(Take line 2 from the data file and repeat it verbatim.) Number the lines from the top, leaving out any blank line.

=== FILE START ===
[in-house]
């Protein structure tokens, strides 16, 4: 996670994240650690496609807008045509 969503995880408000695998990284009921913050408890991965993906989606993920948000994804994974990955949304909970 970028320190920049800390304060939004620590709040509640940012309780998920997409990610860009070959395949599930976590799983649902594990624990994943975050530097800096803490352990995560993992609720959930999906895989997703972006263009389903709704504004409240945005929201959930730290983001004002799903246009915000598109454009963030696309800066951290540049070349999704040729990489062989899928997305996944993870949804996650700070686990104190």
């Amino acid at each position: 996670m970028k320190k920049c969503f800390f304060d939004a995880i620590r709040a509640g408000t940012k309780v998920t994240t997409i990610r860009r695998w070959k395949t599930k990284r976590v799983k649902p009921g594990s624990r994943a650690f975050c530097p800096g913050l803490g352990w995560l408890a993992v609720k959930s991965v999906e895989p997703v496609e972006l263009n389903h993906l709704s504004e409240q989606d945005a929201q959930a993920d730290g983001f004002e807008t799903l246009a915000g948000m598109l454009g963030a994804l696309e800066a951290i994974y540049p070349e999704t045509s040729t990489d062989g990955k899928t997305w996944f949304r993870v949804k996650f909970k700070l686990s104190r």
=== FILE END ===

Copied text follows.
């Protein structure tokens, strides 16, 4: 996670994240650690496609807008045509 969503995880408000695998990284009921913050408890991965993906989606993920948000994804994974990955949304909970 970028320190920049800390304060939004620590709040509640940012309780998920997409990610860009070959395949599930976590799983649902594990624990994943975050530097800096803490352990995560993992609720959930999906895989997703972006263009389903709704504004409240945005929201959930730290983001004002799903246009915000598109454009963030696309800066951290540049070349999704040729990489062989899928997305996944993870949804996650700070686990104190």